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Will we or won't we get our costs back?

Tom Holbrook congratulates litigators on making it to 2015 after a tough Mitchell-centric year

27 January 2015

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With New Year's resolutions abounding, I stepped into the office fashioning a rather 'loud' new tie, which
my son took great delight in handing to me on Christmas Day. In addition, I had my 'standard present' of new
socks from my mother, which, although received with the enthusiasm one would expect, did provide that little extra spring in my step. A little sturdier than when I started December, and slightly concerned a work colleague
had bought me a pilates lesson,
I vowed I would be a little more flexible this year.

Now, I am not going to preach that all is right with the world however, if I reflect as I ease myself onto my chair, which sinks slightly lower following the Christmas excesses,
I find myself, as a litigator, in somewhat calmer waters than
I had been at the advent
of 2014.

If you cast your mind back
to January 2014, litigators were erring on the side of extreme caution due to the Mitchell effect, coming to terms with costs budgets, the abolition of recoverability of success fees, and qualified one-way costs shifting (QOCS) - a term some clients still find amusing - all of which could have been replaced with the "what, so we will not get our costs back?" rule. Although change is always received with concern, the general feeling was instability as courts stretched to their very limits and then, with the wider changes of alternative business structures, there was a sense that 2014 was going to be difficult.

Denton decisions


As 2014 progressed, it slowly steadied an uncertain ship, with Denton v T H White Limited [2014] providing some certainty as to what was a 'trivial breach'.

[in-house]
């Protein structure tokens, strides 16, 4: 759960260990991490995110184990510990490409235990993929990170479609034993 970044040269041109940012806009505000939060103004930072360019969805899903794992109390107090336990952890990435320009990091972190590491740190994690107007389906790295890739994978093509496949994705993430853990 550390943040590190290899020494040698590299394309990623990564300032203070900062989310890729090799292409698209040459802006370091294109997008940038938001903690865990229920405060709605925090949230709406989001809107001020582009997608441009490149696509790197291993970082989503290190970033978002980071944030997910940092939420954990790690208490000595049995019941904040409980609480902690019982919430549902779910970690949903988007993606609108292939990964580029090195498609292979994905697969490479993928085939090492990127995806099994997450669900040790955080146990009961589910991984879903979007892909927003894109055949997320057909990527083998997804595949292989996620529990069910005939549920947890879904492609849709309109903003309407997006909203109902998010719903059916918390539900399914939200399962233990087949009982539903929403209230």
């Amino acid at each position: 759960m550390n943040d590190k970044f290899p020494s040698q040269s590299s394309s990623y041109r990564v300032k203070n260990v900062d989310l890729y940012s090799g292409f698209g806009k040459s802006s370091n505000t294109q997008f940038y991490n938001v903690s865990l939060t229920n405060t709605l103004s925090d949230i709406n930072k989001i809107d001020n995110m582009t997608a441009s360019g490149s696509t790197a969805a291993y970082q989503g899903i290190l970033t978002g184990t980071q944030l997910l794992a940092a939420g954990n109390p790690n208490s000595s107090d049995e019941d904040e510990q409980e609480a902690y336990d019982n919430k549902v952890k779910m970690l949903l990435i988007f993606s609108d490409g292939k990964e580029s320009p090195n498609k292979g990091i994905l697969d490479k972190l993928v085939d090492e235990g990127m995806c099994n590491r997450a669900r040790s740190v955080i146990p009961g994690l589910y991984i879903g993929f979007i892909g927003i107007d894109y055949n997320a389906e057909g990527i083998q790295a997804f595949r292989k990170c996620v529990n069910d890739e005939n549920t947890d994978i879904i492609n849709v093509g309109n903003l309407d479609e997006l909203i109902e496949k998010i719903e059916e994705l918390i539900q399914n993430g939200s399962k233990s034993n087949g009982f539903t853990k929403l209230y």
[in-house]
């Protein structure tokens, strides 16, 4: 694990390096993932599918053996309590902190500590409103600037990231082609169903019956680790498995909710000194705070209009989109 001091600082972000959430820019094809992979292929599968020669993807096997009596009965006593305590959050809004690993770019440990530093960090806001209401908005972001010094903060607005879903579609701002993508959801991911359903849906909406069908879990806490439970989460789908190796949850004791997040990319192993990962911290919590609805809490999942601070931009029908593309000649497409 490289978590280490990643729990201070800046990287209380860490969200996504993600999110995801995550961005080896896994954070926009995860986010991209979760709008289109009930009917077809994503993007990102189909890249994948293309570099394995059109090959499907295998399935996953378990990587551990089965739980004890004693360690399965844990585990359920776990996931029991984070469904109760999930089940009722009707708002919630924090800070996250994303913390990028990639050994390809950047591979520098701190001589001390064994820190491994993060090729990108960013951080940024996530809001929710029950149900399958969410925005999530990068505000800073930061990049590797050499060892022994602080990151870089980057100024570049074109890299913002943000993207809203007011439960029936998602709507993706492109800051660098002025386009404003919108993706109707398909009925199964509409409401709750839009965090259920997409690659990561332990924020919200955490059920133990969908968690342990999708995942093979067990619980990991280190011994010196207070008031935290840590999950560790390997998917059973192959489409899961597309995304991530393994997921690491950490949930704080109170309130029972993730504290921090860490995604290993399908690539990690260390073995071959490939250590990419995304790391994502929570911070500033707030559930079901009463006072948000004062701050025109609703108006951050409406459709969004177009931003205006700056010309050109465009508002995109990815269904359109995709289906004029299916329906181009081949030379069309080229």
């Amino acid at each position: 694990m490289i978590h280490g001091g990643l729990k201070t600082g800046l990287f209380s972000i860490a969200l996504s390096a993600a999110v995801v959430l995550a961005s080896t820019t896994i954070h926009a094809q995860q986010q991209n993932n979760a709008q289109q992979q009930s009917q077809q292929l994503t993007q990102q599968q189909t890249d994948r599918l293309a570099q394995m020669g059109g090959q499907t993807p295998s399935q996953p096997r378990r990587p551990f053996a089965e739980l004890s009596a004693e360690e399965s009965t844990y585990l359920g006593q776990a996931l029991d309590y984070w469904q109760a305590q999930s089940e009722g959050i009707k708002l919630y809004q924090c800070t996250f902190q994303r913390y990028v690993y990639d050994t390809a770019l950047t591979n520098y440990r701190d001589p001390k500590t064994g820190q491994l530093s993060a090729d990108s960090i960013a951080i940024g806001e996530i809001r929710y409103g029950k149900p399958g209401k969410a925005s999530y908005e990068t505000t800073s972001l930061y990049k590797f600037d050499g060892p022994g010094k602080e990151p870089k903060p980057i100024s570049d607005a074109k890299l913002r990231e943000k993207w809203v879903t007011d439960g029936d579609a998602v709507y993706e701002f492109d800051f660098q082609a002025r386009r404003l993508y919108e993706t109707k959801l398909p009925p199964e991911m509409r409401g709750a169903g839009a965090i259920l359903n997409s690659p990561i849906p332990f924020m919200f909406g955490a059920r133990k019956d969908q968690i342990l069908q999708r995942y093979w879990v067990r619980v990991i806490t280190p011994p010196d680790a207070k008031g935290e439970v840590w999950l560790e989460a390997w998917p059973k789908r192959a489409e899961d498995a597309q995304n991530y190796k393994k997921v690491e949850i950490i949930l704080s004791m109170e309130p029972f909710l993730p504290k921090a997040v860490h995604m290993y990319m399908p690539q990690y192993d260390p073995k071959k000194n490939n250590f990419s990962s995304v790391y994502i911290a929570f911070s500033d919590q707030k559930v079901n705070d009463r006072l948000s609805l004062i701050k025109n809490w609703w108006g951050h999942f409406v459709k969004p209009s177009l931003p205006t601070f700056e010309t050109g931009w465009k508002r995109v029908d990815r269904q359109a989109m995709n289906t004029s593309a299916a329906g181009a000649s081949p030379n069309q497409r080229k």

The decision to allow parties
to agree extensions of time for directions, without recourse to the court, by way of application pursuant to the civil procedure rules (CPR) 2.11, was mature
and pragmatic.

Cases in December 2014 (R (on application of Dinjan Hysha)
v Secretary of State for Home Department Fathollahipour
v Aliabadibenisi and May
v Robinson [2014]) demonstrated that although the court expects parties to take a robust stance
on directions, they should not be encouraged to refuse reasonable extensions of time or seek to take tactical advantages.

In terms of the "what, so we will not get our costs back?" rule, we entered into the world of fraud (or not) and the meaning of the term 'fundamentally dishonest'.
In Gosling v Hailo & Screwfix
Direct [2014], His Honour Judge Moloney QC found "two levels
of dishonesty: dishonesty in
relation to the claim which is
not fundamental, so as to
expose such a claimant to costs
liability, and dishonesty which is fundamental, so as to give rise to cost liability". In that case,
it was court surveillance
that questioned the value of
the claim and the claimant's statements to the experts.
The claimant was found to
be fundamentally dishonest. However, the test is a difficult one.

In the catastrophic injury sector, we faced medical and technical innovations, making this a continually challenging field. New heads of damages emerged and established heads of damages were re-engineered. Costs budgeting was bedding in and, in some circumstances, led to a dramatic reduction in costs. A drop-off in litigation was seen, with substantial case costs being incurred prior to court involvement, so the court
could not assess the costs retrospectively. Some solicitors also diversified into claims services such as rehabilitation services. It made for interesting times.

We in litigation may, in part, be on the brink of more certain times procedurally. However, with the outcome of the discount rate review awaited in 2015 as well as the progression of the Ministry of Justice claim portal and the restrictions in fees, a litigator may consider
or question where our role
now lies. But, as ever, the
legal profession will see these challenges through and meet them head on. So, 2015 is not
a time for dwelling on the past, but for New Year's resolutions. Seeking to be more innovative, intelligent, and offering our clients solutions which, in
years gone by, may have been unthinkable. Oh, and maybe more exercise, eating slightly less and having one less glass
of wine. SJ

Tom Holbrook is a partner at Kennedys

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